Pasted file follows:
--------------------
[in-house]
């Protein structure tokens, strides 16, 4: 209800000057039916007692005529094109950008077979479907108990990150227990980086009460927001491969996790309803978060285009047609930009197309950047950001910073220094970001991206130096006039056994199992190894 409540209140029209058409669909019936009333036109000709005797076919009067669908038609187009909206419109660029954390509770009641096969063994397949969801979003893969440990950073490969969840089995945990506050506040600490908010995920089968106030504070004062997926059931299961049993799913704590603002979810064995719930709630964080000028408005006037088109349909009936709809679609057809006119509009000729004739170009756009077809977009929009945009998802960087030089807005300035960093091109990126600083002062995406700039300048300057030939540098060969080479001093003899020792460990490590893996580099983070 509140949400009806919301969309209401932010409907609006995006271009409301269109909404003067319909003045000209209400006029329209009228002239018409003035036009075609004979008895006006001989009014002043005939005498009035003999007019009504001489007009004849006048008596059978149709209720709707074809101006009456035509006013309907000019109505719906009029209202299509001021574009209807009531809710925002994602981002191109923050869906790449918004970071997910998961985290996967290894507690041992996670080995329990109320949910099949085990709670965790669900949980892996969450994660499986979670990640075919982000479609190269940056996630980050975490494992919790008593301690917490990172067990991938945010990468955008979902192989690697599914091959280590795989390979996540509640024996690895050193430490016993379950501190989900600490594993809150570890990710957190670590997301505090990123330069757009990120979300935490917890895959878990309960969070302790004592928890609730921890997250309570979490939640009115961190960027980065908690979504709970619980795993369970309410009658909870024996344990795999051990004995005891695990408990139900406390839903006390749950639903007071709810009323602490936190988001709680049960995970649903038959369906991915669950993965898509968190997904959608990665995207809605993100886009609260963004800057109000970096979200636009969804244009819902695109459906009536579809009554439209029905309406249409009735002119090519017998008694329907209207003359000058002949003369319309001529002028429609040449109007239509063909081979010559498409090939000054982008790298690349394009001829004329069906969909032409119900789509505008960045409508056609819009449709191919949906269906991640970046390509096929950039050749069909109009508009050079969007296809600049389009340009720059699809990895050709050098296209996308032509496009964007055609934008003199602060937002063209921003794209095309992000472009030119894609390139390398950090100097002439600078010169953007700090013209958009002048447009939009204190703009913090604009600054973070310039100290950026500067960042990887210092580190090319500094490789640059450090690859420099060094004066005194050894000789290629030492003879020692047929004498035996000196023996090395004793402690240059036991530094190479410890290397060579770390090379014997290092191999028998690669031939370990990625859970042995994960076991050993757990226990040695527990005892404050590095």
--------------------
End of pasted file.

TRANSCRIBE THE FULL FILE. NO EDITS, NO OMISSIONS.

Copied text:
[in-house]
């Protein structure tokens, strides 16, 4: 209800000057039916007692005529094109950008077979479907108990990150227990980086009460927001491969996790309803978060285009047609930009197309950047950001910073220094970001991206130096006039056994199992190894 409540209140029209058409669909019936009333036109000709005797076919009067669908038609187009909206419109660029954390509770009641096969063994397949969801979003893969440990950073490969969840089995945990506050506040600490908010995920089968106030504070004062997926059931299961049993799913704590603002979810064995719930709630964080000028408005006037088109349909009936709809679609057809006119509009000729004739170009756009077809977009929009945009998802960087030089807005300035960093091109990126600083002062995406700039300048300057030939540098060969080479001093003899020792460990490590893996580099983070 509140949400009806919301969309209401932010409907609006995006271009409301269109909404003067319909003045000209209400006029329209009228002239018409003035036009075609004979008895006006001989009014002043005939005498009035003999007019009504001489007009004849006048008596059978149709209720709707074809101006009456035509006013309907000019109505719906009029209202299509001021574009209807009531809710925002994602981002191109923050869906790449918004970071997910998961985290996967290894507690041992996670080995329990109320949910099949085990709670965790669900949980892996969450994660499986979670990640075919982000479609190269940056996630980050975490494992919790008593301690917490990172067990991938945010990468955008979902192989690697599914091959280590795989390979996540509640024996690895050193430490016993379950501190989900600490594993809150570890990710957190670590997301505090990123330069757009990120979300935490917890895959878990309960969070302790004592928890609730921890997250309570979490939640009115961190960027980065908690979504709970619980795993369970309410009658909870024996344990795999051990004995005891695990408990139900406390839903006390749950639903007071709810009323602490936190988001709680049960995970649903038959369906991915669950993965898509968190997904959608990665995207809605993100886009609260963004800057109000970096979200636009969804244009819902695109459906009536579809009554439209029905309406249409009735002119090519017998008694329907209207003359000058002949003369319309001529002028429609040449109007239509063909081979010559498409090939000054982008790298690349394009001829004329069906969909032409119900789509505008960045409508056609819009449709191919949906269906991640970046390509096929950039050749069909109009508009050079969007296809600049389009340009720059699809990895050709050098296209996308032509496009964007055609934008003199602060937002063209921003794209095309992000472009030119894609390139390398950090100097002439600078010169953007700090013209958009002048447009939009204190703009913090604009600054973070310039100290950026500067960042990887210092580190090319500094490789640059450090690859420099060094004066005194050894000789290629030492003879020692047929004498035996000196023996090395004793402690240059036991530094190479410890290397060579770390090379014997290092191999028998690669031939370990990625859970042995994960076991050993757990226990040695527990005892404050590095």